Are You Getting Enough Sleep During Pregnancy? 0
Pregnancy brings great joy and excitement. It also brings a serious lack of sleep for some women. Even though many have never had any trouble with sleep, pregnancy can change that. The first and third trimesters can be especially difficult for sleeping.
Pregnancy brings about not only emotional demands, but also physical ones. Take that with the fact that sleep disorders are more likely in women, pregnancy can be a time of extreme fatigue. As we mention in the Flavia Del Monte All Belly Pregnancy review, sleep is very important.
In pregnancy hormones levels are changing. Progesterone levels rise and accounts for much of the daytime feelings of fatigue fell in the first stages. You feel as if you just must have a nap. You may feel as if you just competed in the Olympics instead of having a normal day at work.
Nausea and discomfort that is felt in the first trimester can cause a serious lack of sleep. Getting up to go to the bathroom frequently leads to tiredness during the day.
First time mothers often experience emotional changes which at times lead to insomnia. Worry about labor and delivery and their changing world, whether or not they will be a good parent and even feeling about the health and well being of the baby, can all lead to a bad night’s rest.
After the baby is born it becomes that much harder to get a good night’s sleep so it’s important for expectant mothers to find ways that help them to get a full night of rest. The sooner the better.
In the later stages of pregnancy RLS or restless leg syndrome may be felt. RLS is diagnosed when a person feels unpleasant feelings in the legs causing them to have to twitch or move them to get rid of these symptoms. Heartburn is also a common problem. As many as 50% of all pregnant women feel heartburn during the whole 9 months of pregnancy.
So how can you get a good night’s sleep? First of all. If you do not already sleep on your side, it might be a good thing to get used to. As your pregnancy progresses you will find that sleeping on your side, knees bent, will be a more comfortable position. This also keeps the baby from pressing on your inferior vena cava, the large vein that carries blood from your legs to your heart. It also recommended to sleep on the left since it will keep the baby off of the liver. The left side is also the best for allowing the best blood flow to the kidneys, uterus and most importantly, your baby.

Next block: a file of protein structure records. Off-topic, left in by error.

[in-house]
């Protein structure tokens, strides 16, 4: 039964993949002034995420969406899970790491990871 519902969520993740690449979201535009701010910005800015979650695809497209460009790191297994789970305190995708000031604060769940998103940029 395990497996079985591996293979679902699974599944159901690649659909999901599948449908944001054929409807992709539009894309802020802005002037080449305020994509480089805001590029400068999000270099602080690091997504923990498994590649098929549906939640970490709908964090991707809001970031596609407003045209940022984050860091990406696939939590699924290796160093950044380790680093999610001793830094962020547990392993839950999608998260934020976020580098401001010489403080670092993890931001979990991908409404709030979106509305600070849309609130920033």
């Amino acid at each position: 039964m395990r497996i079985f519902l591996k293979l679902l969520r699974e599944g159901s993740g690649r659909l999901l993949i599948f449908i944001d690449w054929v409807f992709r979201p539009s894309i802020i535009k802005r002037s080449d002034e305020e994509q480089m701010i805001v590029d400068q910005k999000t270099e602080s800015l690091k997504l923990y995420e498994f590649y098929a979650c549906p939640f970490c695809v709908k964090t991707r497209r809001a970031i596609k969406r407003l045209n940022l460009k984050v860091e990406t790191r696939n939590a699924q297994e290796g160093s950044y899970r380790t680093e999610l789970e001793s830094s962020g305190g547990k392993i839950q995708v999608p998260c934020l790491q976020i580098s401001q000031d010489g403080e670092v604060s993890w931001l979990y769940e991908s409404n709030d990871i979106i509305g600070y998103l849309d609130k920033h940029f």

A pillow placed between the legs or tummy and behind the small of your back can also lead to a more comfortable sleeping position. You can purchase what are called “pregnancy pillows”, however any pillow could do.
Sleep aids (even ones that are herbal remedies) are not always a good idea.
Instead, try these six tips:
- If you cannot cut out caffeinated liquids such s coffee, cola, or tea, at least only drink them in the morning or early afternoons.
- At least a few hours before you go to bed avoid drinking a lot so you will not awaken to use the bathroom as often. Do however, drink plenty and stay hydrated during the day.
- Before going to bed, do something that is relaxing such as a nigh warm bath. While it might sound like a cliche, a warm glass of milk gets you sleepy and relaxed.
- Try to go to bed and wake up at the same time every day. A routine helps you get better rest.
- If you are a first time mother with anxiety, joining a support group, or class on pregnancy can give you an understanding of what you’re going through and ease the anxiety you might have.
- If you do find yourself wide awake in the middle of the night, don’t toss and turn. Go ahead and get caught up on something, read a book, watch TV, listen to music. You will get sleep enough to fall asleep soon.
- Taking short naps will help you catch up on sleep you have lost. If possible, take as many as you can. In no time at all , your baby will be born and sleeping may become a distant memory.